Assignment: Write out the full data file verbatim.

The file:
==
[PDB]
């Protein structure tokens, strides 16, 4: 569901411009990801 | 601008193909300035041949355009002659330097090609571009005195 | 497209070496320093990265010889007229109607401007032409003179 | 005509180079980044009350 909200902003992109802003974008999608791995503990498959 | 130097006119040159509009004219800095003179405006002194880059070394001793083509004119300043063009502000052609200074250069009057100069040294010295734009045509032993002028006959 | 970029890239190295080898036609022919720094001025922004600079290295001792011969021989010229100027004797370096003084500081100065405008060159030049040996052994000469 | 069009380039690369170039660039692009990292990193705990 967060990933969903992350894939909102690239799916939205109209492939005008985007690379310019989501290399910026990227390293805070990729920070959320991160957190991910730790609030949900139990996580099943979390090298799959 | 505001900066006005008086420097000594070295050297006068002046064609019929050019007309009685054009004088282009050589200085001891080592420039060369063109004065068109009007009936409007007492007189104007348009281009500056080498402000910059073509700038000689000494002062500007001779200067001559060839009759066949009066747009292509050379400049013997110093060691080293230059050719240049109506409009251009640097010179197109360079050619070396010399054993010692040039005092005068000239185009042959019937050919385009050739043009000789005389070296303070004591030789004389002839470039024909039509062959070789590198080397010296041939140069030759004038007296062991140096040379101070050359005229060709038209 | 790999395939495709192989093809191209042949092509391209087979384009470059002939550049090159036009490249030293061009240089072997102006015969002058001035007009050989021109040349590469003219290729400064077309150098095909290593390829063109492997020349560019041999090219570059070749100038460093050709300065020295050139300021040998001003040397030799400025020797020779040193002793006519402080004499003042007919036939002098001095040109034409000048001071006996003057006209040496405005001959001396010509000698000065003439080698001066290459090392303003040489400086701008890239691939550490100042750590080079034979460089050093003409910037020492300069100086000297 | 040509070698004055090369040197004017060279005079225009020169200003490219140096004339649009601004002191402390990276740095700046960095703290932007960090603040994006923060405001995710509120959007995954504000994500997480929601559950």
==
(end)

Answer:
[PDB]
């Protein structure tokens, strides 16, 4: 569901411009990801 | 601008193909300035041949355009002659330097090609571009005195 | 497209070496320093990265010889007229109607401007032409003179 | 005509180079980044009350 909200902003992109802003974008999608791995503990498959 | 130097006119040159509009004219800095003179405006002194880059070394001793083509004119300043063009502000052609200074250069009057100069040294010295734009045509032993002028006959 | 970029890239190295080898036609022919720094001025922004600079290295001792011969021989010229100027004797370096003084500081100065405008060159030049040996052994000469 | 069009380039690369170039660039692009990292990193705990 967060990933969903992350894939909102690239799916939205109209492939005008985007690379310019989501290399910026990227390293805070990729920070959320991160957190991910730790609030949900139990996580099943979390090298799959 | 505001900066006005008086420097000594070295050297006068002046064609019929050019007309009685054009004088282009050589200085001891080592420039060369063109004065068109009007009936409007007492007189104007348009281009500056080498402000910059073509700038000689000494002062500007001779200067001559060839009759066949009066747009292509050379400049013997110093060691080293230059050719240049109506409009251009640097010179197109360079050619070396010399054993010692040039005092005068000239185009042959019937050919385009050739043009000789005389070296303070004591030789004389002839470039024909039509062959070789590198080397010296041939140069030759004038007296062991140096040379101070050359005229060709038209 | 790999395939495709192989093809191209042949092509391209087979384009470059002939550049090159036009490249030293061009240089072997102006015969002058001035007009050989021109040349590469003219290729400064077309150098095909290593390829063109492997020349560019041999090219570059070749100038460093050709300065020295050139300021040998001003040397030799400025020797020779040193002793006519402080004499003042007919036939002098001095040109034409000048001071006996003057006209040496405005001959001396010509000698000065003439080698001066290459090392303003040489400086701008890239691939550490100042750590080079034979460089050093003409910037020492300069100086000297 | 040509070698004055090369040197004017060279005079225009020169200003490219140096004339649009601004002191402390990276740095700046960095703290932007960090603040994006923060405001995710509120959007995954504000994500997480929601559950």